CR Mittal wrote:
> To me, Marie is suggesting something more the bracing air of the
> mountains so soothing to one's nerves from the oppressive summer of
> the plains. She is possibly hinting at the temporary, but necessary,
> freedom from the oppressive eye of the society and its social/moral
> inhibitions, the luxury of the beauty and the privacy that the
> secluded mountain environs afford.
In the mountains, there you feel free (from your hubby).
Countess Marie Larisch had a home in the mountains called the Villa
Valerie that was given to her by her parents. It was located in
Rottach in the Bavarian Alps on the south shore of Tegernsee, a lake
south of Munich. In her book My Past (pp. 207-8) the Countess wrote of
this home and her being away from her husband George, the Count, while
staying there. (See also her book Secrets of a Royal House,
pp. 214, 217).
Chapter IX, The Infatuation of Mary Vetsera
Marie Larisch (1858-1940)
The first three paragraphs of the chapter.
SINCE that October day when, solely to please the Empress, I became
the wife of Count George Larisch, my life was more or less
uneventful. My husband's sudden self-assertion had shattered
Elizabeth's plans, and, although I saw a great deal of her when I,
happened to be in Vienna, the confidential intercourse between us was
practically over, and I sometimes bitterly reflected that my aunt did
not seem to trouble about me or my affairs half so much as when I was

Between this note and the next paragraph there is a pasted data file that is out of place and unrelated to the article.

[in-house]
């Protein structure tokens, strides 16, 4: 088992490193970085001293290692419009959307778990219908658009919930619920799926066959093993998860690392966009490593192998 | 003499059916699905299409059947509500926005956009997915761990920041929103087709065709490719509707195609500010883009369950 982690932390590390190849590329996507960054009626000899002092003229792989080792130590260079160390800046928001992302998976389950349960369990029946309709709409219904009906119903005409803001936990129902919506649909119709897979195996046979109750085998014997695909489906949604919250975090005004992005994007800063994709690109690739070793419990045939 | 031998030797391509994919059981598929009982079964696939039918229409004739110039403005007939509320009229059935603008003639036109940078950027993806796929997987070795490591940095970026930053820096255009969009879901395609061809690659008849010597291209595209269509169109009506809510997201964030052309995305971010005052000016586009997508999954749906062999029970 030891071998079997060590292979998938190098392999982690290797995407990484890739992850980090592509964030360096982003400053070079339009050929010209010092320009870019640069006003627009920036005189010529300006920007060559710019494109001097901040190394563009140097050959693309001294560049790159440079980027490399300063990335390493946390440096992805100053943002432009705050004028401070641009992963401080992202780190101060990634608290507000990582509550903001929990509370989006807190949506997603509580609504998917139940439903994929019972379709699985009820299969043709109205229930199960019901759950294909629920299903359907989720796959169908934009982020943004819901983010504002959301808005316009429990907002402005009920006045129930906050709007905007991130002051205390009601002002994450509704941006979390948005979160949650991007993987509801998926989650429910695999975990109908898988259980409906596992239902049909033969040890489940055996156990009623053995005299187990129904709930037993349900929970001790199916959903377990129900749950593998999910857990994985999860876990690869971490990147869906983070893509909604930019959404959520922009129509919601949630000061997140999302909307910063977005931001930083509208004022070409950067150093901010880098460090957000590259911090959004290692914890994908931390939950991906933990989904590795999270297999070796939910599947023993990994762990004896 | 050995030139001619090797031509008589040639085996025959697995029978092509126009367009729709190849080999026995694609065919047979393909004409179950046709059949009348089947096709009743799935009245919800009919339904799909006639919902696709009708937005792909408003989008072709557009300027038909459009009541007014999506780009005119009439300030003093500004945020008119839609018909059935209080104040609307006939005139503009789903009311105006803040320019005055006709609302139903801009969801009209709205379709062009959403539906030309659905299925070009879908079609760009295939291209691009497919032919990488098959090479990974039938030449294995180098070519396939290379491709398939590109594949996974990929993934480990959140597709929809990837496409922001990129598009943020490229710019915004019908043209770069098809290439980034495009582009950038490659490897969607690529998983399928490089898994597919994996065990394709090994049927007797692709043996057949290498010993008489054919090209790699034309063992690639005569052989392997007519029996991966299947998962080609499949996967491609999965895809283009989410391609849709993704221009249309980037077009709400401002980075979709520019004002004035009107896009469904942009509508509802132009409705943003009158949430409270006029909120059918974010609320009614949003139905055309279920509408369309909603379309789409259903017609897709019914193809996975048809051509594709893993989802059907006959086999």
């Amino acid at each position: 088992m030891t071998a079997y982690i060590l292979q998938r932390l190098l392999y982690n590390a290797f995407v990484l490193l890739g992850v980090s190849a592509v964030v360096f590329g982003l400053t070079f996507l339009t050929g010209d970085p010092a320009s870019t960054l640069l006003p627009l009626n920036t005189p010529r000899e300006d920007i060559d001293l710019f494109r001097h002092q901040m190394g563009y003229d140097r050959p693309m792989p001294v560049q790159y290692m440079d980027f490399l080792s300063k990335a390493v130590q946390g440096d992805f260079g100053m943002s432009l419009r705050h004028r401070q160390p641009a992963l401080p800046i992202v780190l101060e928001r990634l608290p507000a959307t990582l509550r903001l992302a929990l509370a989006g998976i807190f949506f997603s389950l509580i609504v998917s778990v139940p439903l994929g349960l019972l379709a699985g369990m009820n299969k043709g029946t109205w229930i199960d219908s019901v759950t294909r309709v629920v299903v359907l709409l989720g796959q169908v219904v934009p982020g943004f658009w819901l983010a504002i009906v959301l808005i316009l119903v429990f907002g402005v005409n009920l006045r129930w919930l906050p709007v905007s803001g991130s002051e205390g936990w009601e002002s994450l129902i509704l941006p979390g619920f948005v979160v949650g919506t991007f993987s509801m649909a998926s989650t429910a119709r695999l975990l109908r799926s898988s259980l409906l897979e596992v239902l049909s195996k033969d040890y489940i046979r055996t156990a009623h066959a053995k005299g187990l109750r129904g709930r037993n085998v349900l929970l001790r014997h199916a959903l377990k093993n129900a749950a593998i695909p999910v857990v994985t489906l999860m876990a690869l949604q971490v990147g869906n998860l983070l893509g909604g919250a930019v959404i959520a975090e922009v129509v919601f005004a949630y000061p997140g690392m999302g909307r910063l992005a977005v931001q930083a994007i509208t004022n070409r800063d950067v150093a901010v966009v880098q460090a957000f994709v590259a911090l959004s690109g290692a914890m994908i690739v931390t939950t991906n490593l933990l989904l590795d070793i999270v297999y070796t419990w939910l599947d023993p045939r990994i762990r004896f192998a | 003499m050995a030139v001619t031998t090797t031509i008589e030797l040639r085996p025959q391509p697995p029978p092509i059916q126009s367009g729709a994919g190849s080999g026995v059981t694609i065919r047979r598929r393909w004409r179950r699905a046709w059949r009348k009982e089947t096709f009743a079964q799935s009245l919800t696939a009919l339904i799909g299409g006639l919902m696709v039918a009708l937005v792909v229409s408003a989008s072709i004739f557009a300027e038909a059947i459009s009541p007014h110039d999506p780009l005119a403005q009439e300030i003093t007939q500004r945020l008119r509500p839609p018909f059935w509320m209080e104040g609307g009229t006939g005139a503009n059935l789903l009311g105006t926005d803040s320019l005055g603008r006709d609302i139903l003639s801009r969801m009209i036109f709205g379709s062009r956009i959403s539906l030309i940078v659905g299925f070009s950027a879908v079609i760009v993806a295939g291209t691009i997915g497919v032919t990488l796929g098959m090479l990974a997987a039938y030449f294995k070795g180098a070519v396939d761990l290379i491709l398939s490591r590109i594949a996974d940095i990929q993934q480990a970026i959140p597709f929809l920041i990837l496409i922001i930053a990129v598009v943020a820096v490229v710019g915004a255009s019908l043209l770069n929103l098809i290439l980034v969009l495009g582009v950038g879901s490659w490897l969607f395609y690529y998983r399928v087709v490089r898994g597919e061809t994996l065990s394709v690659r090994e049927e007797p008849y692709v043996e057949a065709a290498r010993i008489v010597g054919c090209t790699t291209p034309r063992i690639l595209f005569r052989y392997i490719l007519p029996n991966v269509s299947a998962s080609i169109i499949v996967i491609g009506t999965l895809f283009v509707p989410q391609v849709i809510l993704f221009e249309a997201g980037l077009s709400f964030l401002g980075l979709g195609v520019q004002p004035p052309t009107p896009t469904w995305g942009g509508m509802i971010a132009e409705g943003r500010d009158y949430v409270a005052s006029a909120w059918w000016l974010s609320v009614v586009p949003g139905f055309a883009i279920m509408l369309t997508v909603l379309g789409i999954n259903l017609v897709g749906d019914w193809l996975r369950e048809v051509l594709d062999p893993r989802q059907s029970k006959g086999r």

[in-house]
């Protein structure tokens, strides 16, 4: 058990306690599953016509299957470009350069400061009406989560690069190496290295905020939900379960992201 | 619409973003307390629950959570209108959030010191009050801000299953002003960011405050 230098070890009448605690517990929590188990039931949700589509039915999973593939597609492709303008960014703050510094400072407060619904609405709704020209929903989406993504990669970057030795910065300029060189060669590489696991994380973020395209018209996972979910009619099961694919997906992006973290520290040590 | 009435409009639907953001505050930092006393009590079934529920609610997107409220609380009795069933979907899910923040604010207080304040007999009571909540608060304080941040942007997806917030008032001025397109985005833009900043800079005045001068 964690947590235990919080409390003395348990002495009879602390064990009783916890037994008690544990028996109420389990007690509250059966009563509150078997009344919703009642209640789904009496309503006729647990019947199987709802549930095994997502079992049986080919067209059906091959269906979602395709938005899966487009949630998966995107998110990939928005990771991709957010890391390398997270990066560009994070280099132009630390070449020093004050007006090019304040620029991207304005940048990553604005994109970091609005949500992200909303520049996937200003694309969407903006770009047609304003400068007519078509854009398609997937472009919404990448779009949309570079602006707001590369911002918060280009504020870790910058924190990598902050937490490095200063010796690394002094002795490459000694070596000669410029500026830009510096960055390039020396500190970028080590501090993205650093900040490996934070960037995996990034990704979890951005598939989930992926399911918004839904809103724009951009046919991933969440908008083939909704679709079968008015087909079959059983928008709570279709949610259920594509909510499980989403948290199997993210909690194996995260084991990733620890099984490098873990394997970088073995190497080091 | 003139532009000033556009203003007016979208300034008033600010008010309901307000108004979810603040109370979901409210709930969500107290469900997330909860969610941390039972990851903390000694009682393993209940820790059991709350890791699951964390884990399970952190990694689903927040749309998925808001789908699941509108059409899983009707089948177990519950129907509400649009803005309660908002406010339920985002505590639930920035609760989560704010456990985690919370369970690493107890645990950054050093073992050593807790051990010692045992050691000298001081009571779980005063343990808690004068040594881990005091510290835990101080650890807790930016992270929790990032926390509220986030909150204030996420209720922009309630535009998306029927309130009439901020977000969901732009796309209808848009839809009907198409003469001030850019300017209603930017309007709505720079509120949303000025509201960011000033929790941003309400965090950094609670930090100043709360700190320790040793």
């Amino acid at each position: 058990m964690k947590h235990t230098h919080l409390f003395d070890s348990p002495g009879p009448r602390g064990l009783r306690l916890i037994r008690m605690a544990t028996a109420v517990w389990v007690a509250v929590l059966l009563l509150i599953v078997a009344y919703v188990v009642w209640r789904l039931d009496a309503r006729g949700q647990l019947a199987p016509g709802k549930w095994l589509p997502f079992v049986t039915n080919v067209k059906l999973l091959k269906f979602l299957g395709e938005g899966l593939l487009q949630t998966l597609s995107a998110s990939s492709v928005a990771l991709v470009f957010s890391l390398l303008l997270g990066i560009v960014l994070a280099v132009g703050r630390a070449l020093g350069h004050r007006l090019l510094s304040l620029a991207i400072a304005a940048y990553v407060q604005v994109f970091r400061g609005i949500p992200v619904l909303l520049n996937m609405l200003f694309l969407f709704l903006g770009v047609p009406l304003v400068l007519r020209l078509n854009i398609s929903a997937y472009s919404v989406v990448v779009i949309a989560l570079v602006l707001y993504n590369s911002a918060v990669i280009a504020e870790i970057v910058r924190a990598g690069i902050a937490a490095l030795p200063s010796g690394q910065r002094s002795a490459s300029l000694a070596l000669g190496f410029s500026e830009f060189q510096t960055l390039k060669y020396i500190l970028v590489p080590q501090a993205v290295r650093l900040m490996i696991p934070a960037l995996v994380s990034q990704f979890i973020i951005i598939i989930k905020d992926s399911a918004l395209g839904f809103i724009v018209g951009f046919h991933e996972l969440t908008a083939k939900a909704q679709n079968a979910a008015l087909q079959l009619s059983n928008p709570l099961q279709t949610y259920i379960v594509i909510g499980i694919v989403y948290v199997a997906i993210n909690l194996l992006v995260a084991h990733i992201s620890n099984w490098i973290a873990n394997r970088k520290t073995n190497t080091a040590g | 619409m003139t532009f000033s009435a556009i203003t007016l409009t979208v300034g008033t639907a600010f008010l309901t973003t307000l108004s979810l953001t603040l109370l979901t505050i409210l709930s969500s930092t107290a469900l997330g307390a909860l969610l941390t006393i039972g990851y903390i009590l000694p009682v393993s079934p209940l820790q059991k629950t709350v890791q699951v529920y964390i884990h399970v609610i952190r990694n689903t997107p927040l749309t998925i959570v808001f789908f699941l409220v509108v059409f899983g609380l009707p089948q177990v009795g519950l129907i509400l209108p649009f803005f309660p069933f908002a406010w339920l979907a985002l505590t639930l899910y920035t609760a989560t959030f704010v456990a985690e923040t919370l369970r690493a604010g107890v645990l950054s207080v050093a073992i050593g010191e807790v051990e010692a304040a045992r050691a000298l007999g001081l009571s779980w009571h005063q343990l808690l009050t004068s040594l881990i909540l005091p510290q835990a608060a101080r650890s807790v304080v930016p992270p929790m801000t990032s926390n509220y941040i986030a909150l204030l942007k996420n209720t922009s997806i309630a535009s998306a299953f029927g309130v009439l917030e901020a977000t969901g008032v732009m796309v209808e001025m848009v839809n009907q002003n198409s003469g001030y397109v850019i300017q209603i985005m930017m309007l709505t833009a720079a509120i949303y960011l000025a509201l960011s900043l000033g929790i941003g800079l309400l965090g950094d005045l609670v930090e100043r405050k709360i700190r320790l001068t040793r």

more useful to her.
The Count and I first lived in a remote part of Silesia, and we
afterwards removed to another estate near where my husband's people
resided. George was not on the best of terms with his relations, and
he therefore decided to purchase a property in Bohemia, not far from
Pardubitz, where he built a country house. I did not care greatly for
our new home, which bored me excessively when the hunting and shooting
were over, but luckily I owned a charming little place in the Bavarian
mountains where I spent some very happy times with my children.
Count Larisch did not give us much of his company in Bavaria, as he
had a deep-rooted dislike to my country, and to my family; so his
visits to the Villa Valerie only lasted a few weeks. But I was not
actually unhappy; I loved my children; I had many things to occupy my
time, and perhaps a little of the stolid Bavarian character made me
philosophical. I had, like most women, some one for whom I cared, but
this was my own secret, and the object of my affection knew nothing
about it. I drifted peacefully through the days which were so much
alike; I never expected any change, for my emotions had become dulled,
and I had schooled myself to accept my life such as it was.
The Villa Valerie currently is the rathaus (town hall) for the town of
Rottach-Egern. Now for a bit of irony--there is a company that will
arrange a "Romantic Wedding in Bavaria" where you can get married at
the rathaus, Marie's old home away from George.